- Category : Entertain-Music-Vocalist-Opera
- Type : MGP
- Profile : 3/5 - Martyr / Heretic
- Definition : Triple Split
- Incarnation Cross : RAX Laws 4
British actor and singer who captivated theater audiences around the world playing the lead role in "Phantom of the Opera." An obsessive, brilliant, somewhat lonely man, he is known best for his portrayal of the main character in "Phantom" with performances that impress professionals and critics alike who note his range from baritone to falsetto. His theater work includes "No Sex Please, We're British," "Same Time Next Year," Flowers for Algernon," and "Phantom." His film work is less impressive than his stage credentials.
Born Michael Dumbell-Smith, he took the name Crawford from a biscuit box. His dad, an RAF pilot, died in battle before his birth. His mom, a homemaker, remarried a grocery store manager. At 12, after choir school he auditioned for Benjamin Britten for a part in "Let's Make An Opera." Touring for six months convinced him to set his path on a career in show business. At 15 he quite school to do radio plays on the BBC. From the beginning of his career as a boy soprano, Crawford went on to children's film work, then radio and TV.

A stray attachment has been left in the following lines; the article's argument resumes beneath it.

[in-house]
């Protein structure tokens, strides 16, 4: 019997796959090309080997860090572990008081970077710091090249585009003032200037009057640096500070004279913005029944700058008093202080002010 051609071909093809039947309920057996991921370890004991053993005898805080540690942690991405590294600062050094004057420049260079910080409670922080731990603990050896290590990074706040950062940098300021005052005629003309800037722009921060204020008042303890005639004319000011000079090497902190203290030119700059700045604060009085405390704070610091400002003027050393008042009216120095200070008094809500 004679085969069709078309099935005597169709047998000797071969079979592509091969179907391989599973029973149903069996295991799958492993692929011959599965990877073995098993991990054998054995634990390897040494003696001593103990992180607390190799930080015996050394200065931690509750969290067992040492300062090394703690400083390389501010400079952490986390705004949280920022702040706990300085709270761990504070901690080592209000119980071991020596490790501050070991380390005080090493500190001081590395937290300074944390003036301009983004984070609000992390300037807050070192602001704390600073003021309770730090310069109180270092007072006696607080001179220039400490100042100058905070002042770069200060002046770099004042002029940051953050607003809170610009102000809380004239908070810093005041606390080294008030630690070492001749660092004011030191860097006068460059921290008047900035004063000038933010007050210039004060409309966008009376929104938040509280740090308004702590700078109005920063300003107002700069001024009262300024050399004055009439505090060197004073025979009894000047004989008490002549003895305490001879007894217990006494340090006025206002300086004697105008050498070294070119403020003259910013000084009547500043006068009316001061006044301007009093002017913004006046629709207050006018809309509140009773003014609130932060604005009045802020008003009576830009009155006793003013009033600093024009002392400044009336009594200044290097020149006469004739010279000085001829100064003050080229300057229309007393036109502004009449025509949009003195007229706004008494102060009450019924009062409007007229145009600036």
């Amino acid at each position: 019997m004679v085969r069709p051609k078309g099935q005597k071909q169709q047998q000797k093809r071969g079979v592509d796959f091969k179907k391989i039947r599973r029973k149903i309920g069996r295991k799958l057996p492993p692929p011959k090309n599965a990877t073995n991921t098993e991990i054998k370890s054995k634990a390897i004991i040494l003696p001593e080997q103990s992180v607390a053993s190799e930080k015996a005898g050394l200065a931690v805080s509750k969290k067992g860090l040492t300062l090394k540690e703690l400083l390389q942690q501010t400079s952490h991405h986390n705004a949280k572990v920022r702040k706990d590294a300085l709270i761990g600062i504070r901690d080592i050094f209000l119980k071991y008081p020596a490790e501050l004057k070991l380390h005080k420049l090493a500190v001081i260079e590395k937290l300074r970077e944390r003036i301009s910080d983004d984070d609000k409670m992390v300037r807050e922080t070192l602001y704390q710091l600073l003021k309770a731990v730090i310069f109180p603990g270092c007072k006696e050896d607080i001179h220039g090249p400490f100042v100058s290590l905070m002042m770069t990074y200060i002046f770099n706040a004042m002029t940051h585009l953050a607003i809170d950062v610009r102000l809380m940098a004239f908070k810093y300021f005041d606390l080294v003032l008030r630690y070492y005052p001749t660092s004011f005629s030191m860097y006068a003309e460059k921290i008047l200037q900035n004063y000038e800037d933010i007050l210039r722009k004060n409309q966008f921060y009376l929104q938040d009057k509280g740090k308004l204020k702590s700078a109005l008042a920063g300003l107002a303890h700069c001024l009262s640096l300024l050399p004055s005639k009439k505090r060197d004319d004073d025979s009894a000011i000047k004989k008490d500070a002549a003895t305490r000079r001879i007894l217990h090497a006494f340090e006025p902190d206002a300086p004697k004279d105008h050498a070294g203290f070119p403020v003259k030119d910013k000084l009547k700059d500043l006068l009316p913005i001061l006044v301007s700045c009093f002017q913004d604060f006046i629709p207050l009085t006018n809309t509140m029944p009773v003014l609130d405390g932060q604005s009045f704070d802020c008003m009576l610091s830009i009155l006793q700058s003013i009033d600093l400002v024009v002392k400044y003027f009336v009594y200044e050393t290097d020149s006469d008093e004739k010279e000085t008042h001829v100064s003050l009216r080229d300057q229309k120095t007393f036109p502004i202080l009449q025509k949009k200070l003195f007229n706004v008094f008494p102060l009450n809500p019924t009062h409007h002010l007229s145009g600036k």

Known to arrive at the theater as much as seven hours before a performance, his meticulous attention to detail and ability to immerse himself in a role to the point of obsession show a man possessed by his craft. Exhibiting a genial exterior with a penchant for bad jokes, his curly auburn hair and pleasant boyish features attract others. His 1967 Broadway debut in "Black Comedy" paved the road to films when Gene Kelly saw a performance and asked if he could dance. Working 24 hours a day learning to soft shoe he won a part in "Hello Dolly" which Kelly directed in 1969. In the early 1970's Crawford acquired a business manager and lost money through bad investments.
Late in 1985 Andrew Lloyd Weber approached him to listen to the music from "Phantom Of The Opera." Not knowing where the inspiration came from, as he listened he proceeded to make gestures he used on stage when making the role his own. When questioned about the criticism of the wife of the composer in a starring role he said, "You have to be supportive and carry on."
Crawford fell in love and married Gabrielle Lewis, a club deejay, in 1965. Being a workaholic contributed to the painful breakup of their marriage in 1975 after the birth of two daughters. A long term relationship with a dancer ended when she pushed for marriage.
He has been performing a one-man show since leaving Phantom.